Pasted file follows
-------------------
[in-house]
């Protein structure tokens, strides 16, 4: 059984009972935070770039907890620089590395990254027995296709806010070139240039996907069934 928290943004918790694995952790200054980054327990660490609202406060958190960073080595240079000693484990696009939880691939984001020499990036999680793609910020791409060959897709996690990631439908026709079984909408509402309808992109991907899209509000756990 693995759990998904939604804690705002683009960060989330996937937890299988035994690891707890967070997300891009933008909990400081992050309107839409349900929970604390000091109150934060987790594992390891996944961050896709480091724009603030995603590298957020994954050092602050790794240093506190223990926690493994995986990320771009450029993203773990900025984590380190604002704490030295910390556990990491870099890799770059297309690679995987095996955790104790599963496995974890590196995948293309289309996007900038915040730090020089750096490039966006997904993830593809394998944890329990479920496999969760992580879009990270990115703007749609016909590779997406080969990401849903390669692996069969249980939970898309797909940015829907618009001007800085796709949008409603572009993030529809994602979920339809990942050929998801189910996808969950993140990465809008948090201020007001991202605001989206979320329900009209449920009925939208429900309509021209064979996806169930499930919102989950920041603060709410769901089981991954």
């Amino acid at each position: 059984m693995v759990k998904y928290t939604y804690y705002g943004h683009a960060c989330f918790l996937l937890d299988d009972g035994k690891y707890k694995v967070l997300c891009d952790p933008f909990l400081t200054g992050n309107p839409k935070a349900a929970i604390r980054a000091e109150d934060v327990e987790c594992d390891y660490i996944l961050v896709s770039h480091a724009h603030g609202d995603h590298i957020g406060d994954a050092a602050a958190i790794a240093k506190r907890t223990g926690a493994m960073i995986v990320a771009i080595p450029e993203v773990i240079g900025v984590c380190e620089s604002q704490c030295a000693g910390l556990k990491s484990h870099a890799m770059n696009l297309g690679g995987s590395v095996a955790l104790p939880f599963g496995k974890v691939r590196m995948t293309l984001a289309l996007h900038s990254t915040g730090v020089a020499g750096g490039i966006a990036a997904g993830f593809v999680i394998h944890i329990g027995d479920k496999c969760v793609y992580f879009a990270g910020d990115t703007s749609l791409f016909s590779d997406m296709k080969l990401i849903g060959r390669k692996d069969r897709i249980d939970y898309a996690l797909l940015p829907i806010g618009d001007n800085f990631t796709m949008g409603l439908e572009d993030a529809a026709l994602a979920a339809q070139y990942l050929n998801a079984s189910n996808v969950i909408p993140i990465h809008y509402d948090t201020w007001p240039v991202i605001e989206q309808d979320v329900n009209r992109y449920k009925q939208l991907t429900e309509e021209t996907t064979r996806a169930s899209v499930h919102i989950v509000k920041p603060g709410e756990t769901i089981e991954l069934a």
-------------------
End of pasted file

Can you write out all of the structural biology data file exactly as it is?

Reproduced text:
[in-house]
């Protein structure tokens, strides 16, 4: 059984009972935070770039907890620089590395990254027995296709806010070139240039996907069934 928290943004918790694995952790200054980054327990660490609202406060958190960073080595240079000693484990696009939880691939984001020499990036999680793609910020791409060959897709996690990631439908026709079984909408509402309808992109991907899209509000756990 693995759990998904939604804690705002683009960060989330996937937890299988035994690891707890967070997300891009933008909990400081992050309107839409349900929970604390000091109150934060987790594992390891996944961050896709480091724009603030995603590298957020994954050092602050790794240093506190223990926690493994995986990320771009450029993203773990900025984590380190604002704490030295910390556990990491870099890799770059297309690679995987095996955790104790599963496995974890590196995948293309289309996007900038915040730090020089750096490039966006997904993830593809394998944890329990479920496999969760992580879009990270990115703007749609016909590779997406080969990401849903390669692996069969249980939970898309797909940015829907618009001007800085796709949008409603572009993030529809994602979920339809990942050929998801189910996808969950993140990465809008948090201020007001991202605001989206979320329900009209449920009925939208429900309509021209064979996806169930499930919102989950920041603060709410769901089981991954």
């Amino acid at each position: 059984m693995v759990k998904y928290t939604y804690y705002g943004h683009a960060c989330f918790l996937l937890d299988d009972g035994k690891y707890k694995v967070l997300c891009d952790p933008f909990l400081t200054g992050n309107p839409k935070a349900a929970i604390r980054a000091e109150d934060v327990e987790c594992d390891y660490i996944l961050v896709s770039h480091a724009h603030g609202d995603h590298i957020g406060d994954a050092a602050a958190i790794a240093k506190r907890t223990g926690a493994m960073i995986v990320a771009i080595p450029e993203v773990i240079g900025v984590c380190e620089s604002q704490c030295a000693g910390l556990k990491s484990h870099a890799m770059n696009l297309g690679g995987s590395v095996a955790l104790p939880f599963g496995k974890v691939r590196m995948t293309l984001a289309l996007h900038s990254t915040g730090v020089a020499g750096g490039i966006a990036a997904g993830f593809v999680i394998h944890i329990g027995d479920k496999c969760v793609y992580f879009a990270g910020d990115t703007s749609l791409f016909s590779d997406m296709k080969l990401i849903g060959r390669k692996d069969r897709i249980d939970y898309a996690l797909l940015p829907i806010g618009d001007n800085f990631t796709m949008g409603l439908e572009d993030a529809a026709l994602a979920a339809q070139y990942l050929n998801a079984s189910n996808v969950i909408p993140i990465h809008y509402d948090t201020w007001p240039v991202i605001e989206q309808d979320v329900n009209r992109y449920k009925q939208l991907t429900e309509e021209t996907t064979r996806a169930s899209v499930h919102i989950v509000k920041p603060g709410e756990t769901i089981e991954l069934a």